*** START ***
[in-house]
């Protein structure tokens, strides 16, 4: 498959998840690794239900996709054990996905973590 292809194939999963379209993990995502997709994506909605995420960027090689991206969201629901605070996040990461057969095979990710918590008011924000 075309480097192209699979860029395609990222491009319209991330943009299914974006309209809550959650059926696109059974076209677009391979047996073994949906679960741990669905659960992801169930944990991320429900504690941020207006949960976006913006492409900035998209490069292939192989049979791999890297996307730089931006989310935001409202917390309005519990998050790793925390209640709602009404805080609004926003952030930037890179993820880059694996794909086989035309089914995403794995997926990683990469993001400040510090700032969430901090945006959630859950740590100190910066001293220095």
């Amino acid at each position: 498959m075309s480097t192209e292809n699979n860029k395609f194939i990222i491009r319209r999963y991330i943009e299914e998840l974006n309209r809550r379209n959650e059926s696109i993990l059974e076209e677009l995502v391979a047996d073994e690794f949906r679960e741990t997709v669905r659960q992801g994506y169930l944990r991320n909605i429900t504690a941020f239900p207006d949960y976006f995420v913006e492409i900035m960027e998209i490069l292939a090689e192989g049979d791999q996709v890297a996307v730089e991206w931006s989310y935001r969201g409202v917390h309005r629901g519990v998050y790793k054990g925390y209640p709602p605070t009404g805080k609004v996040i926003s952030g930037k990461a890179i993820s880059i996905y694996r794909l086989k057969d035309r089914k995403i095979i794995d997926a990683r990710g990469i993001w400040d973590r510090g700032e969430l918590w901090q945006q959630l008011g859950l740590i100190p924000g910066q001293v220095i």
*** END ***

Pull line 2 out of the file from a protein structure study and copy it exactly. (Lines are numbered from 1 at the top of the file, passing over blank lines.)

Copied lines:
């Protein structure tokens, strides 16, 4: 498959998840690794239900996709054990996905973590 292809194939999963379209993990995502997709994506909605995420960027090689991206969201629901605070996040990461057969095979990710918590008011924000 075309480097192209699979860029395609990222491009319209991330943009299914974006309209809550959650059926696109059974076209677009391979047996073994949906679960741990669905659960992801169930944990991320429900504690941020207006949960976006913006492409900035998209490069292939192989049979791999890297996307730089931006989310935001409202917390309005519990998050790793925390209640709602009404805080609004926003952030930037890179993820880059694996794909086989035309089914995403794995997926990683990469993001400040510090700032969430901090945006959630859950740590100190910066001293220095």